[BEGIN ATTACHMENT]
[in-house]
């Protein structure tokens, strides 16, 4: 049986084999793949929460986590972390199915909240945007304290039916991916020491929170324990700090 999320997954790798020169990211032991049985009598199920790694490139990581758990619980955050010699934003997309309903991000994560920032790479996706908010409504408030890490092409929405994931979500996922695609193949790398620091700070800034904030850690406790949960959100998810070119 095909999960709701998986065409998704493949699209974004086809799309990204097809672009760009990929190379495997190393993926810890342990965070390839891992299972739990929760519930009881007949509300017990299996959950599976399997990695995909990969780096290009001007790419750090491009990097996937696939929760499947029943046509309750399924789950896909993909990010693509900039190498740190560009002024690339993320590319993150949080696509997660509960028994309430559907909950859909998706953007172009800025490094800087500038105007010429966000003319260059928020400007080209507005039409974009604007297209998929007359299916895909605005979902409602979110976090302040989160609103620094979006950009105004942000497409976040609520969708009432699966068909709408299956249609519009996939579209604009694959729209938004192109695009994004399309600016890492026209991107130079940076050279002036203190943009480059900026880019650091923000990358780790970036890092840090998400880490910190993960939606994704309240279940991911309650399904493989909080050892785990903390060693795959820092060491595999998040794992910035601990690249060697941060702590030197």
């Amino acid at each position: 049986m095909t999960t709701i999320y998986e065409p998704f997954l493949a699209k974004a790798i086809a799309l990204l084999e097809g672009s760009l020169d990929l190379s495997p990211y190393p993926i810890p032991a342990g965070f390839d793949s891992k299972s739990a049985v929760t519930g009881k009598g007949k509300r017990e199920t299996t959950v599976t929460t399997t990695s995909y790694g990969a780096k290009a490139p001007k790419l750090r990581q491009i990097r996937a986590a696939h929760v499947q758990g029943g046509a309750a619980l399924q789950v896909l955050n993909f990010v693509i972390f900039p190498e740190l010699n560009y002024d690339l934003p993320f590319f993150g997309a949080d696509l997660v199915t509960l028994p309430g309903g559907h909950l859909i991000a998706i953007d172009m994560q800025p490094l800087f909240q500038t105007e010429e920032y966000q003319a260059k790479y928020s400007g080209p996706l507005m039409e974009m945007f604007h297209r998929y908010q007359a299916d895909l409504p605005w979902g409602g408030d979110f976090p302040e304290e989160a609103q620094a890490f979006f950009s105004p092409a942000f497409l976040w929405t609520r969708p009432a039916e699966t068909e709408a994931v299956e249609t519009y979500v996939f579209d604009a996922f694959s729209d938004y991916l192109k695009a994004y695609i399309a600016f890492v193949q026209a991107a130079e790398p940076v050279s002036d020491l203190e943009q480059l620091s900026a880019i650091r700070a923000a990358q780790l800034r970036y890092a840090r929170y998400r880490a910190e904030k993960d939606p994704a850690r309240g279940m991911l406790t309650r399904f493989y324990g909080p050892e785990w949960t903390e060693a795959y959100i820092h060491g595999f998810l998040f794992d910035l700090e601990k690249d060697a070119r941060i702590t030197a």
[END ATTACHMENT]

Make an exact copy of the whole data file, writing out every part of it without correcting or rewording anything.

[in-house]
């Protein structure tokens, strides 16, 4: 049986084999793949929460986590972390199915909240945007304290039916991916020491929170324990700090 999320997954790798020169990211032991049985009598199920790694490139990581758990619980955050010699934003997309309903991000994560920032790479996706908010409504408030890490092409929405994931979500996922695609193949790398620091700070800034904030850690406790949960959100998810070119 095909999960709701998986065409998704493949699209974004086809799309990204097809672009760009990929190379495997190393993926810890342990965070390839891992299972739990929760519930009881007949509300017990299996959950599976399997990695995909990969780096290009001007790419750090491009990097996937696939929760499947029943046509309750399924789950896909993909990010693509900039190498740190560009002024690339993320590319993150949080696509997660509960028994309430559907909950859909998706953007172009800025490094800087500038105007010429966000003319260059928020400007080209507005039409974009604007297209998929007359299916895909605005979902409602979110976090302040989160609103620094979006950009105004942000497409976040609520969708009432699966068909709408299956249609519009996939579209604009694959729209938004192109695009994004399309600016890492026209991107130079940076050279002036203190943009480059900026880019650091923000990358780790970036890092840090998400880490910190993960939606994704309240279940991911309650399904493989909080050892785990903390060693795959820092060491595999998040794992910035601990690249060697941060702590030197």
């Amino acid at each position: 049986m095909t999960t709701i999320y998986e065409p998704f997954l493949a699209k974004a790798i086809a799309l990204l084999e097809g672009s760009l020169d990929l190379s495997p990211y190393p993926i810890p032991a342990g965070f390839d793949s891992k299972s739990a049985v929760t519930g009881k009598g007949k509300r017990e199920t299996t959950v599976t929460t399997t990695s995909y790694g990969a780096k290009a490139p001007k790419l750090r990581q491009i990097r996937a986590a696939h929760v499947q758990g029943g046509a309750a619980l399924q789950v896909l955050n993909f990010v693509i972390f900039p190498e740190l010699n560009y002024d690339l934003p993320f590319f993150g997309a949080d696509l997660v199915t509960l028994p309430g309903g559907h909950l859909i991000a998706i953007d172009m994560q800025p490094l800087f909240q500038t105007e010429e920032y966000q003319a260059k790479y928020s400007g080209p996706l507005m039409e974009m945007f604007h297209r998929y908010q007359a299916d895909l409504p605005w979902g409602g408030d979110f976090p302040e304290e989160a609103q620094a890490f979006f950009s105004p092409a942000f497409l976040w929405t609520r969708p009432a039916e699966t068909e709408a994931v299956e249609t519009y979500v996939f579209d604009a996922f694959s729209d938004y991916l192109k695009a994004y695609i399309a600016f890492v193949q026209a991107a130079e790398p940076v050279s002036d020491l203190e943009q480059l620091s900026a880019i650091r700070a923000a990358q780790l800034r970036y890092a840090r929170y998400r880490a910190e904030k993960d939606p994704a850690r309240g279940m991911l406790t309650r399904f493989y324990g909080p050892e785990w949960t903390e060693a795959y959100i820092h060491g595999f998810l998040f794992d910035l700090e601990k690249d060697a070119r941060i702590t030197a």